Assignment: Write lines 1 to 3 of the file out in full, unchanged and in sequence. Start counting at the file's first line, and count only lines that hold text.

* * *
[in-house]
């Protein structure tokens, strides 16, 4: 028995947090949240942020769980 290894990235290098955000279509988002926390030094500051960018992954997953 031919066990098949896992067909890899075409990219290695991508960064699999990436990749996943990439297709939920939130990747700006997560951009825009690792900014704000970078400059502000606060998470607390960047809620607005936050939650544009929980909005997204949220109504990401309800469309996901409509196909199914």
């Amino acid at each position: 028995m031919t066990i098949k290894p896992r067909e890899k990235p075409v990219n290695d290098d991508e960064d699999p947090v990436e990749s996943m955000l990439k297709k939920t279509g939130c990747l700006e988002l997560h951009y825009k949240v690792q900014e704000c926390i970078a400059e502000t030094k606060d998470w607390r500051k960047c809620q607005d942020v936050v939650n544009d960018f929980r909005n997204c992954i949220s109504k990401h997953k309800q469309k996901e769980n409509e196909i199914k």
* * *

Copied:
[in-house]
């Protein structure tokens, strides 16, 4: 028995947090949240942020769980 290894990235290098955000279509988002926390030094500051960018992954997953 031919066990098949896992067909890899075409990219290695991508960064699999990436990749996943990439297709939920939130990747700006997560951009825009690792900014704000970078400059502000606060998470607390960047809620607005936050939650544009929980909005997204949220109504990401309800469309996901409509196909199914």
């Amino acid at each position: 028995m031919t066990i098949k290894p896992r067909e890899k990235p075409v990219n290695d290098d991508e960064d699999p947090v990436e990749s996943m955000l990439k297709k939920t279509g939130c990747l700006e988002l997560h951009y825009k949240v690792q900014e704000c926390i970078a400059e502000t030094k606060d998470w607390r500051k960047c809620q607005d942020v936050v939650n544009d960018f929980r909005n997204c992954i949220s109504k990401h997953k309800q469309k996901e769980n409509e196909i199914k």